Americans buy millions of self-help books each year, but we, the children of (post)modernity, are not the first to appreciate this genre. It was popular already in the ancient world. Military manuals have existed since at least the fourth century BCE, ready to advise on how to select the best warhorse and conduct an effective siege—or, conversely, survive under siege. The ancients dispensed advice on other topics, too, from cooking to dream interpretation, farming, oratory, friendship, and how to live well in one’s old age.
But there’s one topic on which pagans didn’t write: caring for others. I first noticed this absence while researching popular attitudes toward women—especially mothers—in antiquity and today. That research is, in turn, part of a book project in progress examining the similarities between the pre-Christian pagan approaches to issues of life and the modern post-Christian attitudes to these same topics.
This absence speaks volumes, as does the rise of the new sub-genre of writing on pastoral and practical care in the first few centuries of the church. Historians rightly study what is present in the documentary record, but considering absences can be no less illuminating, as it is in this case. Until early Christian leaders began writing letters, treatises, and manuals about care for single women, the poor, and the sick, and other vulnerable people, such writing did not exist.
In these documents, we find pastoral care that is wide-ranging, including not only the kind of spiritual and relational care that the term most often encompasses today, but also attention to practical needs. These texts bear witness, then, to the role of ministries of compassion—and to how the early church saw those ministries as foundational to healthy use of pastoral power.
Words of mercy about works of mercy encouraged the creation of more robust networks of care. This history is worth revisiting in an era when high-profile scandals of pastoral authority abuse have undermined many Christians’ trust in church leadership.
Emphasis on counter-cultural care for others abounds in the New Testament, so it’s no surprise this kind of writing would spread as the church grew. In Acts 2:44–46, for example, we hear of believers eliminating poverty and need within the fledgling Jerusalem church.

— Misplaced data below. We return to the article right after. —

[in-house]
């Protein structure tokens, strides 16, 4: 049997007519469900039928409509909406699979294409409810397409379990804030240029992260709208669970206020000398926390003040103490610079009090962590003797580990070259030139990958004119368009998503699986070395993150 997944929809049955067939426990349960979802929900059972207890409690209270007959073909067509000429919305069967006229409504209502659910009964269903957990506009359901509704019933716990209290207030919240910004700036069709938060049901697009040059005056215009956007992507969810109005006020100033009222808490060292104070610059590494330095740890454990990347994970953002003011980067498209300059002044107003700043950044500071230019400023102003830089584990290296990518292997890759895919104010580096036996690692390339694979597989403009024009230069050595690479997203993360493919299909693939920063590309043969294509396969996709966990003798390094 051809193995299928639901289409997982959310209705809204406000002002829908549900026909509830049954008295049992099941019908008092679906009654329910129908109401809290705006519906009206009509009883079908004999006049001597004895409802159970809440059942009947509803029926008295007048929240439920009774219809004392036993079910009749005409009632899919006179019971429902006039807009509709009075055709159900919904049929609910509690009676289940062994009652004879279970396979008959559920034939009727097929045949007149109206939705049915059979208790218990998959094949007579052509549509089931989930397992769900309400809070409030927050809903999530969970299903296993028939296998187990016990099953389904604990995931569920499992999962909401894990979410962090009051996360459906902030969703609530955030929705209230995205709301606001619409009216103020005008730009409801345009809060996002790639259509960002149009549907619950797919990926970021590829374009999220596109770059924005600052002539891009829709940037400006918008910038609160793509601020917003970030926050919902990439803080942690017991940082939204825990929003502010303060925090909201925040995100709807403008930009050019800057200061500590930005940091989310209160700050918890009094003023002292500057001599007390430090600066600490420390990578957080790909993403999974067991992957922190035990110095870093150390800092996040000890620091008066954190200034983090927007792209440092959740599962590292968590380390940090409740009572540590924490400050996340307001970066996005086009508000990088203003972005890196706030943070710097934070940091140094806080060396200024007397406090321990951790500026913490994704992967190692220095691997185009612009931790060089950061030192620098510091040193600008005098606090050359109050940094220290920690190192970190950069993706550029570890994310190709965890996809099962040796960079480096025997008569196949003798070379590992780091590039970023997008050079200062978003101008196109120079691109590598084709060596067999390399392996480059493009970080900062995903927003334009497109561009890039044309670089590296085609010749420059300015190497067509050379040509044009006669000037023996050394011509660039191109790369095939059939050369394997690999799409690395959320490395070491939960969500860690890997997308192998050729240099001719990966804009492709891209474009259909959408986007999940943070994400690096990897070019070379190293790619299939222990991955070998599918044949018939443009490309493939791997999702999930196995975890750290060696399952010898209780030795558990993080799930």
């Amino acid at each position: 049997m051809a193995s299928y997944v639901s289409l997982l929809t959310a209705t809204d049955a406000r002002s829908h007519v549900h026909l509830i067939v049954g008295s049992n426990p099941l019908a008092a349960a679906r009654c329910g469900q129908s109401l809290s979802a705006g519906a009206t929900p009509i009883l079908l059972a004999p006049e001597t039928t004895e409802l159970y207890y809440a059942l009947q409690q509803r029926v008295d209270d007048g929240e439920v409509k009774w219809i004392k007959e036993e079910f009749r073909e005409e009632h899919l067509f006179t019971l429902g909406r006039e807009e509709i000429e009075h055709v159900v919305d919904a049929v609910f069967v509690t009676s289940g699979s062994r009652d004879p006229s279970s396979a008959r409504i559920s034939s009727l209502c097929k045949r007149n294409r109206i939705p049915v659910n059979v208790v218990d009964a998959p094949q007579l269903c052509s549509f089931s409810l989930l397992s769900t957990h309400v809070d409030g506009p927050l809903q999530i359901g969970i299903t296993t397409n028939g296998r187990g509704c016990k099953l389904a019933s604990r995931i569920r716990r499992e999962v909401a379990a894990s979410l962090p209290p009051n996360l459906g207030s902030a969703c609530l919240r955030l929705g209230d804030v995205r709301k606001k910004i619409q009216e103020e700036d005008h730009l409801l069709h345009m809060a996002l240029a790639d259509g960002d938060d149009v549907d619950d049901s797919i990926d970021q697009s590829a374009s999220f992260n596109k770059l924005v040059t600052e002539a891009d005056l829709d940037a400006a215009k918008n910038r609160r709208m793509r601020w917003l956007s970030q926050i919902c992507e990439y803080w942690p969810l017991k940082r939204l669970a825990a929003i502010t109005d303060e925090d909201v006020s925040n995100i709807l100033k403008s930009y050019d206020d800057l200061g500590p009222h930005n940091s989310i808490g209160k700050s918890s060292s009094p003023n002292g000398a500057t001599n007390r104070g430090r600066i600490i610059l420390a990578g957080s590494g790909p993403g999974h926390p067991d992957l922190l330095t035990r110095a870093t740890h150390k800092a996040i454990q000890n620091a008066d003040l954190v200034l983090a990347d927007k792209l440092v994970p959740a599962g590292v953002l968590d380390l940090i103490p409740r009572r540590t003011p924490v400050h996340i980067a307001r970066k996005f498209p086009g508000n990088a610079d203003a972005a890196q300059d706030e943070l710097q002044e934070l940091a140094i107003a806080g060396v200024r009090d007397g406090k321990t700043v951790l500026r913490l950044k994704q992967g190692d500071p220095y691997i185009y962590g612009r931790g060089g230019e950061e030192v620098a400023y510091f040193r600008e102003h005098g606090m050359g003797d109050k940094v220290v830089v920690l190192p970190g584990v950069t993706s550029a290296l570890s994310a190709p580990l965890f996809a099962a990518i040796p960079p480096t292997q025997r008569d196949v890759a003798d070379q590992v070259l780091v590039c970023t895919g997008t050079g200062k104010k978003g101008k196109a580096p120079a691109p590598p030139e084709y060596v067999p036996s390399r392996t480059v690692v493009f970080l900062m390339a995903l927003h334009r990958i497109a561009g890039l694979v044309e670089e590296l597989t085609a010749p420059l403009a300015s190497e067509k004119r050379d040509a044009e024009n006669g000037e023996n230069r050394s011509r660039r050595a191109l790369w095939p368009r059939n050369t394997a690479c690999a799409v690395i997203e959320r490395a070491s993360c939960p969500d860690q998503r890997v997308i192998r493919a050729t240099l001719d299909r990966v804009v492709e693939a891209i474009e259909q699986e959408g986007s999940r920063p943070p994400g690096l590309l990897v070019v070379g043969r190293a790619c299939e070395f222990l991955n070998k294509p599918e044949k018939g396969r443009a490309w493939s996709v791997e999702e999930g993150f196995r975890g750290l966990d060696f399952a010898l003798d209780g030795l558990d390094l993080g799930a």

Still, the rise of more formal treatises about pastoral care, beginning in the third century CE, is particularly striking, as this was arguably the worst time for Christians to live in the Roman Empire. The assassination of emperor Severus Alexander in 235 CE unleashed the period historians dub the “third-century crisis.” From that point to Diocletian’s rise to power in 284 CE, emperors rose in the military ranks, took power, then got assassinated in quick succession.
Meanwhile, more than 200 years of debasement of the currency finally culminated in out-of-control inflation. A mysterious pandemic arrived around 250 CE and circulated for two decades, leaving a horrifying death toll in its wake. While empire-wide numbers are impossible to calculate, the plague carried off an estimated 62 percent of the population of the city of Alexandria, suggests historian Kyle Harper. And the first empire-wide persecution of Christians began in 251 CE.
Amid all these crises, pastors in the third century were ministering to people living through an age of upheaval that sounds remarkably similar to our own. How did they cope?
Tellingly, sermons, treatises, and letters from the time don’t show much interest in Christian accumulation of conventional power. They don’t consider how Christians might influence politics or government or the economy, and they don’t push back against religious persecution—something ordinary people had little chance to affect, anyway. Rather, these early pastors emphasized Christians’ obligation to love our neighbors in word, deed, and cash.
One particularly well-documented example is the ministry of Cyprian of Carthage from around 248 CE to his martyrdom in 258 CE. Early in his ministry, Cyprian wrote On Works and Alms, a treatise in which he went so far as to fence off the Communion table from those who failed to do such acts of love. Their hearts, he argued, were visibly unconverted.
In another treatise, On Mortality, which may have started out as a sermon, Cyprian rebuked those who refused to care for the sick and the dying during the plague. His description of the pandemic’s symptoms suggests his knowledge of it came from firsthand observation in caring for the infected.